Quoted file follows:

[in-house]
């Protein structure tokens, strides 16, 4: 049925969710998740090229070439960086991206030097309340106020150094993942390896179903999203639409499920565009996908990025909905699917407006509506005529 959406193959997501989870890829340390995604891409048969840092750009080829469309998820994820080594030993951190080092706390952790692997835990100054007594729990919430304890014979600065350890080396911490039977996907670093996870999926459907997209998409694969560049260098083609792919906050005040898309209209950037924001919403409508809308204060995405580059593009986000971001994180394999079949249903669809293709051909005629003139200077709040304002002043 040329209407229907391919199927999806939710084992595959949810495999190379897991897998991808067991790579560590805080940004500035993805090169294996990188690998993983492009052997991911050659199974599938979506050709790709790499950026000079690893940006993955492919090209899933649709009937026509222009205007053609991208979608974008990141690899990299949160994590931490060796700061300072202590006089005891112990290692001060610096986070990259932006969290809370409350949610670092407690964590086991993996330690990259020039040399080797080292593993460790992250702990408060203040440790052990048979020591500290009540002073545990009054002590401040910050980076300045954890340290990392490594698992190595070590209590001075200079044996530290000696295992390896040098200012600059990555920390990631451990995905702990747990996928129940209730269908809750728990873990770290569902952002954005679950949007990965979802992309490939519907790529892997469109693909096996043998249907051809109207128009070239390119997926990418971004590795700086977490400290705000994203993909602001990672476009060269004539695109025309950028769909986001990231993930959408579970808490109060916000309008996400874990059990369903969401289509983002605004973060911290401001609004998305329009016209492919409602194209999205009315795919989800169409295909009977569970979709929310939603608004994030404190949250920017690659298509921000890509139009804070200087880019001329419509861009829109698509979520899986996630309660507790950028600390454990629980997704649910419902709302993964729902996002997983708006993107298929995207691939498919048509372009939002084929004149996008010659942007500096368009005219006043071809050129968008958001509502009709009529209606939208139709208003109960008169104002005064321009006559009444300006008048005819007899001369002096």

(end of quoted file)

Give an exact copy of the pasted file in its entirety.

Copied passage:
[in-house]
């Protein structure tokens, strides 16, 4: 049925969710998740090229070439960086991206030097309340106020150094993942390896179903999203639409499920565009996908990025909905699917407006509506005529 959406193959997501989870890829340390995604891409048969840092750009080829469309998820994820080594030993951190080092706390952790692997835990100054007594729990919430304890014979600065350890080396911490039977996907670093996870999926459907997209998409694969560049260098083609792919906050005040898309209209950037924001919403409508809308204060995405580059593009986000971001994180394999079949249903669809293709051909005629003139200077709040304002002043 040329209407229907391919199927999806939710084992595959949810495999190379897991897998991808067991790579560590805080940004500035993805090169294996990188690998993983492009052997991911050659199974599938979506050709790709790499950026000079690893940006993955492919090209899933649709009937026509222009205007053609991208979608974008990141690899990299949160994590931490060796700061300072202590006089005891112990290692001060610096986070990259932006969290809370409350949610670092407690964590086991993996330690990259020039040399080797080292593993460790992250702990408060203040440790052990048979020591500290009540002073545990009054002590401040910050980076300045954890340290990392490594698992190595070590209590001075200079044996530290000696295992390896040098200012600059990555920390990631451990995905702990747990996928129940209730269908809750728990873990770290569902952002954005679950949007990965979802992309490939519907790529892997469109693909096996043998249907051809109207128009070239390119997926990418971004590795700086977490400290705000994203993909602001990672476009060269004539695109025309950028769909986001990231993930959408579970808490109060916000309008996400874990059990369903969401289509983002605004973060911290401001609004998305329009016209492919409602194209999205009315795919989800169409295909009977569970979709929310939603608004994030404190949250920017690659298509921000890509139009804070200087880019001329419509861009829109698509979520899986996630309660507790950028600390454990629980997704649910419902709302993964729902996002997983708006993107298929995207691939498919048509372009939002084929004149996008010659942007500096368009005219006043071809050129968008958001509502009709009529209606939208139709208003109960008169104002005064321009006559009444300006008048005819007899001369002096």